Serious thoughts from ‘Asian Jim Carrey’

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Serious thoughts from ‘Asian Jim Carrey’

He is wildly popular among his fans for his lowbrow, slapstick sense of humor that parodies scenes from classic kung fu films. His use of exaggerated poses and gestures earned him the nickname of Hong Kong’s Jim Carrey.
At a press conference yesterday for his upcoming film “Kung Fu Hustle,” however, actor-director Stephen Chow did not appear at all like a comedy star.
His face had a sincere look; his answers were thoughtful, if not serious. When asked about his impression of Korean films, he adamantly replied that “their subjects need to be broadened more for international audiences.”
Lam Tze Chung, an actor who stars in the film, concurs about Chow’s seriousness.
“As a director he hardly laughs behind the camera,” Lam says. “He has high hopes for his actors. Sometimes his expectations are so high that they almost sound like absurd demands for his actors.”
The film, which was funded by Sony Pictures Entertainment, takes place in pre-revolutionary China in “a pig-sty alley,” a territory coveted by the local gang.
Sing, a hapless petty thief played by Chow, aspires to be a ruthless kung fu fighter. He eventually overcomes his inadequacy, and becomes the great kung fu master in a village protected by skilled kung fu fighters.
“All I can say for now is that this film is the best movie I’ve shot so far,” says Chow, who also participated in producing it. “It has all the best scenes; every scene in it is impressive.”
So far, Chow has starred in more than 50 Hong Kong films, and directed seven.
“Shaolin Soccer,” which was distributed by Miramax in 2001, is Hong Kong’s highest-grossing Chinese movie of all time, making $46 million in Asia.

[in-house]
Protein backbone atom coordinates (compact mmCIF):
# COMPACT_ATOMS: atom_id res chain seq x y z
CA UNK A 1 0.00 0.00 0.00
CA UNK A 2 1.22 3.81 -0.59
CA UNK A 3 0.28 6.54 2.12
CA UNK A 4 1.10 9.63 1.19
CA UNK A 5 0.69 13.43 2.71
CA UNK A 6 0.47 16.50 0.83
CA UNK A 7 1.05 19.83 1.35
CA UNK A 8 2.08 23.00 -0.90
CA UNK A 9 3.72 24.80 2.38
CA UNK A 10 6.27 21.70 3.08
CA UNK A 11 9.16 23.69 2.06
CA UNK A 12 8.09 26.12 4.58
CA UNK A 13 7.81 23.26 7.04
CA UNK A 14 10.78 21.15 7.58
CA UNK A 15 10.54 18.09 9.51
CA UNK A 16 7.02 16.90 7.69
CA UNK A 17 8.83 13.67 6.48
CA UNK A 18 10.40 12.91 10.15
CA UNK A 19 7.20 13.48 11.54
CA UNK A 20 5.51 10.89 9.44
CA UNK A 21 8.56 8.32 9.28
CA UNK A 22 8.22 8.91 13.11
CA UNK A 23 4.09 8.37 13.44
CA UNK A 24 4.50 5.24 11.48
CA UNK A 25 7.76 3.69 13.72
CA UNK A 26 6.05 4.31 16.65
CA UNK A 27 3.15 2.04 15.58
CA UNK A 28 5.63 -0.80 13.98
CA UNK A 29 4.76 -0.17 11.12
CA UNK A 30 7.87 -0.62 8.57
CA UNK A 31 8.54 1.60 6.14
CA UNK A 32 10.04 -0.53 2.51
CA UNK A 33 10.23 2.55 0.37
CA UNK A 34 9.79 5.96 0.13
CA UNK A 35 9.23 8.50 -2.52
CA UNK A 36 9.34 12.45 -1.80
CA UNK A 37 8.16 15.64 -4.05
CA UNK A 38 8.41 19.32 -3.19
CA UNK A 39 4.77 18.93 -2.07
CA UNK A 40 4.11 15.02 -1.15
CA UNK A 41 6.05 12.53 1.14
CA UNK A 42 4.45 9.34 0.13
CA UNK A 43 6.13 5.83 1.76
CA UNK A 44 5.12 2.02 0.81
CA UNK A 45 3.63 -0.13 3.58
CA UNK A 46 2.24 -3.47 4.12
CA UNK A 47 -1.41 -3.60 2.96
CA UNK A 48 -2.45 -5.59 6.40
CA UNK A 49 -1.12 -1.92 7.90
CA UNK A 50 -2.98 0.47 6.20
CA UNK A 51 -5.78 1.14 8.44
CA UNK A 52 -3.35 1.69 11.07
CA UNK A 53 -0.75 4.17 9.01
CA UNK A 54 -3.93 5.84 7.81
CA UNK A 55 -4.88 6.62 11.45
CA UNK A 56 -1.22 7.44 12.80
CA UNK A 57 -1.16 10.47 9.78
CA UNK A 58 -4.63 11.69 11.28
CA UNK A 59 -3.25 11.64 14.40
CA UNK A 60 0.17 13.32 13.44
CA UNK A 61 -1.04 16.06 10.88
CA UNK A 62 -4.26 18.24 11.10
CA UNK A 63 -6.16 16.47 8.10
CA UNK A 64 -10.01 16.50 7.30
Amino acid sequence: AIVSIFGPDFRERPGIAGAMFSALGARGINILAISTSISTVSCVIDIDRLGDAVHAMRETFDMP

The film, about a soccer team led by a monk from a legendary temple in Shaolin with excellent martial arts skills, was also screened in the United States last year, and attracted a major cult fan base for kung fu movies.
“It doesn’t really matter where I work,” Chow says when asked about his ambition to work in Hollywood for his future films. “I think the U.S. film industry is genuinely curious about Eastern culture. They always want to know more about things that they consider ‘Asian’ or ‘Chinese.’ But as long as the conditions guarantee that I work with a quality staff, the location is not very important to me.”
Chow is also known for his eccentric public persona. After the press conference, he stood in front of a poster for his movie and casually made his favorite kung fu poses for the cameras.
To maintain the security of information about the film before its release, it is known that he hired people to blow up the set, a street of apartment buildings from the 1940s, after the shooting wrapped up.
“People say all kinds of things about kung fu,” says Chow. “For some it’s a religion. For others it’s about effort and courage. But for me it is an attitude toward life. It’s everything to live for.”

by Park Soo-mee
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